Conservation of the Iberian lynx requires good-quality habitats where individuals can settle and breed, and adequate corridors connecting these areas, because lynx presently exhibit a metapopulation structure (Rodríguez & Delibes 1992; Gaona, Ferreras & Delibes 1998) that is unlikely to return to a continuous distribution area. General characteristics of habitats sustaining stable lynx populations should include isolated trees and, ideally, 40% cover of understorey vegetation (half of which should be tall shrubs). Rabbits should also be abundant in resident areas, with autumn mean number of rabbit pellets being around 80 pellets m−2. In areas with 114 pellets m−2 lynx density may be higher due to the decrease in range size. Estimations of absolute rabbit abundance in part of the study area indicate that an average of 114 pellets m−2 represents mean rabbit densities of about 4·6 rabbits ha−1[95% confidence interval (CI) = 3·85–5·91] in spring, and about 1·0 rabbits ha−1 (95% CI = 0·78–1·13) in autumn (Palomares, in press).
The landscape of the Doñana area has been historically modified by fire, which has degraded the climax vegetation of the area into a few species of shrubs (Granados-Corona, Martín-Vicente & García-Novo 1986). Rabbits seem to benefit from fires as they increase their activity on burned areas (Moreno & Villafuerte 1995). Thus, controlled fires have been recommended as a useful tool for the maintenance of good lynx habitat (Moreno & Villafuerte 1995), by decreasing understorey cover and so increasing rabbit density. Nevertheless, fire would also destroy tall shrubs that are beneficial to lynx and rabbits. Therefore, fire or other types of selective clearing focused on short shrubs should be applied to small areas avoiding tall shrubs.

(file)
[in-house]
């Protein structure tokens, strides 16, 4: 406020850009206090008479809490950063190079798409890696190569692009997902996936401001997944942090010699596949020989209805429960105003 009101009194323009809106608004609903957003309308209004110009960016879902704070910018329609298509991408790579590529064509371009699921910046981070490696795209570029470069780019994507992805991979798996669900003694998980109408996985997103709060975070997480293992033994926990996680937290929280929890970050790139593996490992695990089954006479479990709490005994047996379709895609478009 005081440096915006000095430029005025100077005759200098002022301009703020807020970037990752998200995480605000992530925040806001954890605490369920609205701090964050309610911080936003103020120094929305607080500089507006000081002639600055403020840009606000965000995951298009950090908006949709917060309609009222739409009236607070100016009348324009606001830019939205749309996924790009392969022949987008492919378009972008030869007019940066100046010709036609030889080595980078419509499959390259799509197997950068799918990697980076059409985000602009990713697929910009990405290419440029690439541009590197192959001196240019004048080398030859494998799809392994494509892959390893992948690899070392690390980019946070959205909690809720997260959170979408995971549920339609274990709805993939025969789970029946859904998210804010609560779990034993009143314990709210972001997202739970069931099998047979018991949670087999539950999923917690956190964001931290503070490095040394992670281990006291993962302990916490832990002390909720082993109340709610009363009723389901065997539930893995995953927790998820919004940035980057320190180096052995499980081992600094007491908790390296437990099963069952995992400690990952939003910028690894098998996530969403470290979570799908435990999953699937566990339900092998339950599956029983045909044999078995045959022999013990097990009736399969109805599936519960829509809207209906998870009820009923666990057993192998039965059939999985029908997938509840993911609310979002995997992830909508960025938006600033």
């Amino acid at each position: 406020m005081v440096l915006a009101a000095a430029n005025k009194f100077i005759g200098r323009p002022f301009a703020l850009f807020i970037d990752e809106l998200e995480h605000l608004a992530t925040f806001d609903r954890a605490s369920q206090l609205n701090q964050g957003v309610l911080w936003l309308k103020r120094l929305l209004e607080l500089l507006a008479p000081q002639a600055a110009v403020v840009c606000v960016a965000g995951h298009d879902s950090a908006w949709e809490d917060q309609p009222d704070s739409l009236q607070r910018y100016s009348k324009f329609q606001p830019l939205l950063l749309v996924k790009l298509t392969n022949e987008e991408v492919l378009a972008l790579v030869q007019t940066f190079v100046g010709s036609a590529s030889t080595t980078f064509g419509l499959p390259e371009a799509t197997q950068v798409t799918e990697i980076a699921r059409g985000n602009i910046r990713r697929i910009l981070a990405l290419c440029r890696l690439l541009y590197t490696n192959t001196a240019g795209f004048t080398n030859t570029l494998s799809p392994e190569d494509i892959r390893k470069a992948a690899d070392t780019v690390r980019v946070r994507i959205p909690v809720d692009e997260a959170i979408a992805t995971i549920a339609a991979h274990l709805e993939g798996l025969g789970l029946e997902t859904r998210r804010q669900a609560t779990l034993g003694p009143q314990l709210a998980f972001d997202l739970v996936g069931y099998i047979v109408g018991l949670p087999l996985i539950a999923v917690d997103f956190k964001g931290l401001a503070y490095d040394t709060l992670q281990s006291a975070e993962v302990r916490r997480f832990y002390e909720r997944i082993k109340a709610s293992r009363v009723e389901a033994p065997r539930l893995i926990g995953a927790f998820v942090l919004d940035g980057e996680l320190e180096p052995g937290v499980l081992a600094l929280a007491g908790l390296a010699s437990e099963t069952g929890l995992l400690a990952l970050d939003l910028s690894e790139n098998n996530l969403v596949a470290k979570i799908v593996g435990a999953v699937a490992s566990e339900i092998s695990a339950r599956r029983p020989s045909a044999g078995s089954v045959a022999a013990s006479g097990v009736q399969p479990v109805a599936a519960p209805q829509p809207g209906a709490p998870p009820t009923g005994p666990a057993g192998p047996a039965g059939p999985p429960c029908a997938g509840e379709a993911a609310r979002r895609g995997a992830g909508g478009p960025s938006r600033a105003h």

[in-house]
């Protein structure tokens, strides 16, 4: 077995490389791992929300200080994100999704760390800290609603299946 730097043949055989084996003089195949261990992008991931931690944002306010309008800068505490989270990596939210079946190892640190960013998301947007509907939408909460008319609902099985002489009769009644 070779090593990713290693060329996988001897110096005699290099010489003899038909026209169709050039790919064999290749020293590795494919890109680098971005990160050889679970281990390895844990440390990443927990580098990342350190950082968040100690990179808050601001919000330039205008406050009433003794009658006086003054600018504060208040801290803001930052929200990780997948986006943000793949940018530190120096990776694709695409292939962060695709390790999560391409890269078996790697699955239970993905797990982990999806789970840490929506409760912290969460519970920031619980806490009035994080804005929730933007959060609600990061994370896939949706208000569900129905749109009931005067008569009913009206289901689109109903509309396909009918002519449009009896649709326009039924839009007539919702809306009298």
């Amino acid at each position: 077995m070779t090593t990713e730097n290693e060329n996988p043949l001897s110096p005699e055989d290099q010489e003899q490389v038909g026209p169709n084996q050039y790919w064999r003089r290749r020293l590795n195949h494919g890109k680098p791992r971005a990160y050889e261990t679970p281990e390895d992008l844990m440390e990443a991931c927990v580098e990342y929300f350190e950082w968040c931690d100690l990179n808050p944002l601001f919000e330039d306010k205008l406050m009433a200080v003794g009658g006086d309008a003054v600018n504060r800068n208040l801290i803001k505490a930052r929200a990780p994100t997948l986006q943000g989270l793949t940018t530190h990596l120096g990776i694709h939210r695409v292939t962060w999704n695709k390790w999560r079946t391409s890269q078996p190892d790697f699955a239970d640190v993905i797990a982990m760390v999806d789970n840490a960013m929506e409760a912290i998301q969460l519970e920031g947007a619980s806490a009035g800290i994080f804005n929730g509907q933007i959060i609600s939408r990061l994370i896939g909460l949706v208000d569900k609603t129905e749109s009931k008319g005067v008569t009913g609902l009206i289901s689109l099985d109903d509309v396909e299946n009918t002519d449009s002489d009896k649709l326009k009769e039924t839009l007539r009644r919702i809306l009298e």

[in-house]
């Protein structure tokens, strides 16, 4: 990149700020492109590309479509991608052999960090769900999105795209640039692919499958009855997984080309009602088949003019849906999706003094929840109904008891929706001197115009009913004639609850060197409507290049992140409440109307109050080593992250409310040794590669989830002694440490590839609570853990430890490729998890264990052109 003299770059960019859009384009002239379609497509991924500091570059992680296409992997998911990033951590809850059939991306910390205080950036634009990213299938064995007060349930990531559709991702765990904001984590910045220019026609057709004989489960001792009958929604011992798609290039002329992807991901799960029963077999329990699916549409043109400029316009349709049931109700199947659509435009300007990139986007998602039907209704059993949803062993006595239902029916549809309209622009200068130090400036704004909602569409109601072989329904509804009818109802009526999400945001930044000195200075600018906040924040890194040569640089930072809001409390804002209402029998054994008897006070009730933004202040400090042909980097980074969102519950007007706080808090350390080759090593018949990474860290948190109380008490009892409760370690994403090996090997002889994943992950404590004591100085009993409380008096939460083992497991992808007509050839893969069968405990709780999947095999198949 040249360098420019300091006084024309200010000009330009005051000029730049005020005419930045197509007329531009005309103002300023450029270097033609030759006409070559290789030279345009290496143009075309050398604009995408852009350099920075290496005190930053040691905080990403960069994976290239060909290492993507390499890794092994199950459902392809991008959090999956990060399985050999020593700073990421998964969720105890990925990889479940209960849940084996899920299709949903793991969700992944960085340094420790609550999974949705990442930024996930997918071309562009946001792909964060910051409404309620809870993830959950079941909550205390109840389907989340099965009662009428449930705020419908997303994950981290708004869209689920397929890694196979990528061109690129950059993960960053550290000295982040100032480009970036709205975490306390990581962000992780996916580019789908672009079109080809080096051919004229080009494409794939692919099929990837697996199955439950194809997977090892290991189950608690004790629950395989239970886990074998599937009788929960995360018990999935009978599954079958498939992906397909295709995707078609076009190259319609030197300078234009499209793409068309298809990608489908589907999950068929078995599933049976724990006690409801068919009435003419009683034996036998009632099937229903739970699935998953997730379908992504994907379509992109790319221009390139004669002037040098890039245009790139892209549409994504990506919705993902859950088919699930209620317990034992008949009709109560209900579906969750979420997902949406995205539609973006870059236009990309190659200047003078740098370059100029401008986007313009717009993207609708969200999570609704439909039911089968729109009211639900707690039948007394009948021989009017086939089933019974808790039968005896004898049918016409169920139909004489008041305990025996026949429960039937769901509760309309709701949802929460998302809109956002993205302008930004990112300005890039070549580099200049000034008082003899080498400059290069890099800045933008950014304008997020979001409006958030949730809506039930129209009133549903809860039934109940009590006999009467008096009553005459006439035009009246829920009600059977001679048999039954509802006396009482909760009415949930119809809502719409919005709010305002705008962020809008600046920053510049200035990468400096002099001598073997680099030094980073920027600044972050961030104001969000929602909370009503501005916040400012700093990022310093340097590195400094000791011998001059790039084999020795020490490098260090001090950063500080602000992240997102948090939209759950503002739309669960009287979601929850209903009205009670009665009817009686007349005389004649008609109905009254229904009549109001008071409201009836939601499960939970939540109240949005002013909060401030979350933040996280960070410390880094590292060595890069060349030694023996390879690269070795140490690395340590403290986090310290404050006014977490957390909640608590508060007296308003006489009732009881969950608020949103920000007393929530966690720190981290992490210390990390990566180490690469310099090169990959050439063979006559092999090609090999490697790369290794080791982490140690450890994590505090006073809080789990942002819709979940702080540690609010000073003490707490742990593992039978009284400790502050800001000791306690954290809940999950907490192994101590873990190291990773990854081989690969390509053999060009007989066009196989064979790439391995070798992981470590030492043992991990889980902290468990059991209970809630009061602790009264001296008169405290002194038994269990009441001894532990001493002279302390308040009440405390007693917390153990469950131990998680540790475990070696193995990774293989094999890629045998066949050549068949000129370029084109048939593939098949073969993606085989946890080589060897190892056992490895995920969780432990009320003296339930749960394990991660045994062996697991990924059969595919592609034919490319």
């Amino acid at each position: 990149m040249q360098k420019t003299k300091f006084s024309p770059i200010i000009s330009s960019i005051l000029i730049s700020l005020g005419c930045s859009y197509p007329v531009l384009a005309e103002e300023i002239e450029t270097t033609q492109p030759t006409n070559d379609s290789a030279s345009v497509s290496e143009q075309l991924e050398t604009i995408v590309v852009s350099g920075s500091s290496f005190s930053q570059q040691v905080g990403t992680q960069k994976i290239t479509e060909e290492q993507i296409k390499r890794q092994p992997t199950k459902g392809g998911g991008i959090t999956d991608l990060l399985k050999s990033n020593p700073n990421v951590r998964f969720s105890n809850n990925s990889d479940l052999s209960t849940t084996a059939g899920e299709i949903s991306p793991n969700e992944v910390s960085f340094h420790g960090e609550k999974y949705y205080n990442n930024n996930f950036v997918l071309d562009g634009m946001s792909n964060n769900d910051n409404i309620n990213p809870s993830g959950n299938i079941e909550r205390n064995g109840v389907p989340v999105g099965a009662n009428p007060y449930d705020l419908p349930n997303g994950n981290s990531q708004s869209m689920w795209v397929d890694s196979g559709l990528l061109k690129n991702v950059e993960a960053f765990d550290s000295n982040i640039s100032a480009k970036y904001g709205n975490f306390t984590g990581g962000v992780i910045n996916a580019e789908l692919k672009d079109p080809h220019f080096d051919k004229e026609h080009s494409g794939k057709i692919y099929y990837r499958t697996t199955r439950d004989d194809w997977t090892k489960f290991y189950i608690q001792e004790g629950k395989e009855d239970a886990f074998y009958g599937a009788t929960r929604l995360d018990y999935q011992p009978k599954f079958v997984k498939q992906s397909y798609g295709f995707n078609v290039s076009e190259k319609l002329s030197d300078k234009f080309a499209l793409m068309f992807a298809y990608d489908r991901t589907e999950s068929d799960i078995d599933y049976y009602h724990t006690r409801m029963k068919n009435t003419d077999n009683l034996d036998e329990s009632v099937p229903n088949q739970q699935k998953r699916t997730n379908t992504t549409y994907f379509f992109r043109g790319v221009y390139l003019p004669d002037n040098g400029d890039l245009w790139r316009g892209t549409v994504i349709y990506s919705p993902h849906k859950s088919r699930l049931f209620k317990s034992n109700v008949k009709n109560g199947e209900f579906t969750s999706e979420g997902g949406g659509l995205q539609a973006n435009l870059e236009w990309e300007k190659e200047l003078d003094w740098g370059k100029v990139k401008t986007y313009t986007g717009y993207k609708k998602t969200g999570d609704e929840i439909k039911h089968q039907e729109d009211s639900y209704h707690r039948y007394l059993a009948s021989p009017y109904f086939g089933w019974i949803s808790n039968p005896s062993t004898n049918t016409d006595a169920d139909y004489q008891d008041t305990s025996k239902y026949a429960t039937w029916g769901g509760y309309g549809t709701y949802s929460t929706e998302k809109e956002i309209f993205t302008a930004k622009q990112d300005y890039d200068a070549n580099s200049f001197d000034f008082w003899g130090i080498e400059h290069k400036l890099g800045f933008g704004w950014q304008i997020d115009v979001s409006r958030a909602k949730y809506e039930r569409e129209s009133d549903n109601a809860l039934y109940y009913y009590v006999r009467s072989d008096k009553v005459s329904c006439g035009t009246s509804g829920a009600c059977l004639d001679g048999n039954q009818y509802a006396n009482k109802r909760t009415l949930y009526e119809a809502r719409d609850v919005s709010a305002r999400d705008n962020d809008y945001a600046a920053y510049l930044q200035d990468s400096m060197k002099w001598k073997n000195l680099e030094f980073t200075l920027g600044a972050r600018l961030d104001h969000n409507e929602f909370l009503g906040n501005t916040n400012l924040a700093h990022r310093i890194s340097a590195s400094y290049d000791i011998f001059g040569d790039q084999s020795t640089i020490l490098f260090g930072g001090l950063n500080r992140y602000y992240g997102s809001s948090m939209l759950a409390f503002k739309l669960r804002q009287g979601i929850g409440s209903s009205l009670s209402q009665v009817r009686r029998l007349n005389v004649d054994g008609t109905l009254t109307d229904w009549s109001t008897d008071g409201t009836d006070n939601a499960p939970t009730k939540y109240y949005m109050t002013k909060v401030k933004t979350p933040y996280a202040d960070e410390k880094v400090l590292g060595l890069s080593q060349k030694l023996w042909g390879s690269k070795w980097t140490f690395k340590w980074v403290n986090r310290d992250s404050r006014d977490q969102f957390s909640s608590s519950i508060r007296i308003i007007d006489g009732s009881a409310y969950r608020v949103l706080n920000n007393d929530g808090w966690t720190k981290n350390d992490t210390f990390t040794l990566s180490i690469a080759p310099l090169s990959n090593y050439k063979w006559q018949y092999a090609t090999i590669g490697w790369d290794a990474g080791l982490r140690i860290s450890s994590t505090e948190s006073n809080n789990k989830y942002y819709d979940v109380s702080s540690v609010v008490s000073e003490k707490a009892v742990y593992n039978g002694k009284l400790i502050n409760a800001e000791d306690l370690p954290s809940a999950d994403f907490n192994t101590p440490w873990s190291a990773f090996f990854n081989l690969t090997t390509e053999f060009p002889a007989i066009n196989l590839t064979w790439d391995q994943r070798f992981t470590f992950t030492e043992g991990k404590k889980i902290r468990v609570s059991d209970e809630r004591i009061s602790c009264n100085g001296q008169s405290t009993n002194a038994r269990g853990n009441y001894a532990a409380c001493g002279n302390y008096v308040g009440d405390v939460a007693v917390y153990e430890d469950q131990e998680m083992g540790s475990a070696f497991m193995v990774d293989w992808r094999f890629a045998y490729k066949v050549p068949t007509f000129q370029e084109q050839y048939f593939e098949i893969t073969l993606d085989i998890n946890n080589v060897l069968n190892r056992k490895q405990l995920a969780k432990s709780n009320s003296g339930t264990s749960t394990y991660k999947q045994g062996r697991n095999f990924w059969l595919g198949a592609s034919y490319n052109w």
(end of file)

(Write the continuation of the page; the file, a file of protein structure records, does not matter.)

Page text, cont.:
Dispersing animals often use lower quality habitats from which they tend to select areas with higher understorey cover and rabbit abundance within patches of forested habitats. These results stress the importance of small patches of natural vegetation consisting of 50% understorey cover and between 2 and 2·5 times fewer rabbit pellets than resident areas. Plantations are very frequently used by dispersing lynx (Palomares et al. 2000). Understorey vegetation of plantations is frequently removed by humans, thus decreasing their suitability to dispersing lynx. If plantations are to be an adequate transition habitat for lynx, the preservation of small patches with enough understorey vegetation should be considered.
An interesting result from this study indicates that areas suitable as corridors had lower habitat quality than areas suitable for resident individuals. This result allows for some relaxation in the design of reserves connected by corridors. Corridors might also be moderately exploited by humans (pine seed harvesting and forestry, in the case of the Iberian lynx). A problem often arising with some corridor proposals is the enormous cost requirement for their implementation (Simberloff et al. 1992). Thus proposals with economically self-sustaining corridors with less critical design than core areas are desirable and recommended.